It was the best of times, it was the worst of times.
The age of wisdom, the age of foolishness. The season of light, the season of darkness.
Those words – a paraphrase of Dickens’ famous opening to “A Tale of Two Cities” – might well apply to our own city, and its varying, contradictory, overlapping realities.
Multimillion-dollar condos loom near people sleeping under piles of blankets beneath the railroad tracks. Groovy new restaurants thrive within clear views of people without enough to eat. Civic events fill in Riverfront Park, even as the government wrestles over what to do with people who sleep in parks and the mayor sends the cops out to drive off the homeless.
The best of the city lives side by side with the worst.
This has always been true, and yet it’s become more pronounced as the homeless crisis has grown out of control.
This has left many exclaiming always and only about our problems – telling a story of a blighted, menacing downtown (as if unhoused people were little more than litter). It has also provoked the vigorous counternarrative, variations on the defensive, not-so-recent theme that “Spokane is not as bad as people think.”
That’s the energy behind the recent travel piece published by the Daily Beast: “Spokane Doesn’t Suck, Really.”
The story, part of a series about “underrated destinations,” is a tourist’s-eye view of the city, with a heavy emphasis on restaurants and bars and attractions for visitors. The writer, Brandon Withrow, stayed at the historic Davenport, hit a lot of our culinary highlights (Domini’s, Wooden City, Feast World, People’s Waffle, Cease & Desist, and others) and enjoyed a bit of the outdoors
He checked out Riverfront Park and Turnbull Wildlife Refuge. He went to Manito Park and the High Drive Trail. He was guided along the way by Kate Hudson of Visit Spokane.
“Spokane is one of those cities that not only surprise you with what they have hidden and tucked away in different neighborhoods, it leaves you thinking: two days is just not enough,” Withrow wrote. “I need to go back.”
Of course, the story does not delve into the city’s problems. That’s not the nature of what he was writing. But reading it was a refresher course in some of the brighter truths about Spokane, things that are well-known but might be easily forgotten.
There’s always been this tension between the city’s rough side and its striving, aspirational side. A history of people sneering at Spokane for its poverty, its patina of rust and bygone glory – alongside a history of defiant retorts, an insistence that we’re better than the worst characterizations of outsiders. This is where the whole “Spokane Doesn’t Suck” thing comes from.
These days, some of the worst characterizations of our city – Spokane Does So Suck! – come from insiders. People who see nothing but our very real, very serious problems. The ugliest, foulest depictions of the city often come, ironically, from a narrow but loud selection of downtown property owners who continually bombard City Hall with emails and photographs of homeless people and property crimes.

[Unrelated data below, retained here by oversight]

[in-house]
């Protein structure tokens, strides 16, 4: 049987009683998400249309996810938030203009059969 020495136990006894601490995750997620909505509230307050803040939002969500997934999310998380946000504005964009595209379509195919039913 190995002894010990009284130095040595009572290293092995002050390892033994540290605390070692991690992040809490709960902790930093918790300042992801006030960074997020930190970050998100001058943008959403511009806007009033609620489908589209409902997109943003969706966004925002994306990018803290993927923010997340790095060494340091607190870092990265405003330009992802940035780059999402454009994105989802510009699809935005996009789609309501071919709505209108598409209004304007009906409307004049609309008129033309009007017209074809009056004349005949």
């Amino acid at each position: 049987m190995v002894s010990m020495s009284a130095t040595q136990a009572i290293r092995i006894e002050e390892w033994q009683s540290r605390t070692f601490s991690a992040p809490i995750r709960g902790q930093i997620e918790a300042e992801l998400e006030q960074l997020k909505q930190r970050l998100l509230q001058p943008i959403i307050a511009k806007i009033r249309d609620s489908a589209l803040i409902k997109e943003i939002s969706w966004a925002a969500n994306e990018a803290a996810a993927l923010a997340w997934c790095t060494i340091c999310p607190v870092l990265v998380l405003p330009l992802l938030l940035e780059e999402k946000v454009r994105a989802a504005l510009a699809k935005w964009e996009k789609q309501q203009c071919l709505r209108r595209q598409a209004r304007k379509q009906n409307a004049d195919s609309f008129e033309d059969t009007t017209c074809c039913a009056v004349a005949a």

But Spokane is not one or the other of these visions, of course. It’s not a hellscape, and it’s not a tourist’s unexpected delight. It’s not only its worst characteristics and not only its best. It’s not a city of despair or a city of prosperity – it’s both, overlapping, contradicting, challenging, side by side.
Times are good, if not perfect, in many ways in Spokane right now, and some of the less-emphasized positive developments of an active, bustling downtown are part of that. Simultaneously, times are bad, if not hopeless, in many ways in Spokane right now, and our failure to come to grips with homelessness is the most significant part of that.
It’s not either, it’s both, and it’s what you see in major cities with some of the same challenges. It’s common to hear these cities described as pure urban hellscapes, but if you’ve been to Seattle or Portland or San Francisco, that’s not what you’ll find.
What you find is extreme economic inequality on parade. The problems and the pleasures pressed together in stark relief. Elegant restaurants alongside people suffering in crisis. Tourist-packed attractions – next to blighted alleyways. The pleasures of a day in the City by the Bay, or a visit to the food trucks in Portland, have not vanished, nor have those cities been burned down.
But the pleasures available to those of us with means are now blended more directly, sometimes on the same square of land, with the people living the most desperate lives, without access to anything.
This is a physical manifestation of a little-known truth about homelessness in America right now. A team of University of Washington researchers studied homelessness in major U.S. cities for its book, “Homelessness is a Housing Problem.”
What they found was that, when they attempted to correlate homelessness with other factors, no single factor – not drug use, not rates of mental illness, not poverty, not political party in the mayor’s office – correlated as strongly with homelessness as high rates of wealth (and corresponding housing costs). The richest cities have the most homelessness.
The best and worst of times go right together.
Our homelessness crisis is deep and real, and the insufficiency of our community response thus far is beyond discouraging. It’s frankly impossible to see any way out of the crisis with the current array of public leadership.
But the brighter side of the coin, for those of us fortunate to experience it, is no less deep and real. The cultural highlights of the Daily Beast story are one part of that.
A lot of other economic and demographic signs are strong, as well. We’re a growing city where building permits, unemployment, the percentage of businesses hiring, and even occupancy of downtown office space have all improved over this time last year, according to statistics tracked on the city web site.
It’s not only terrible. It’s not only great.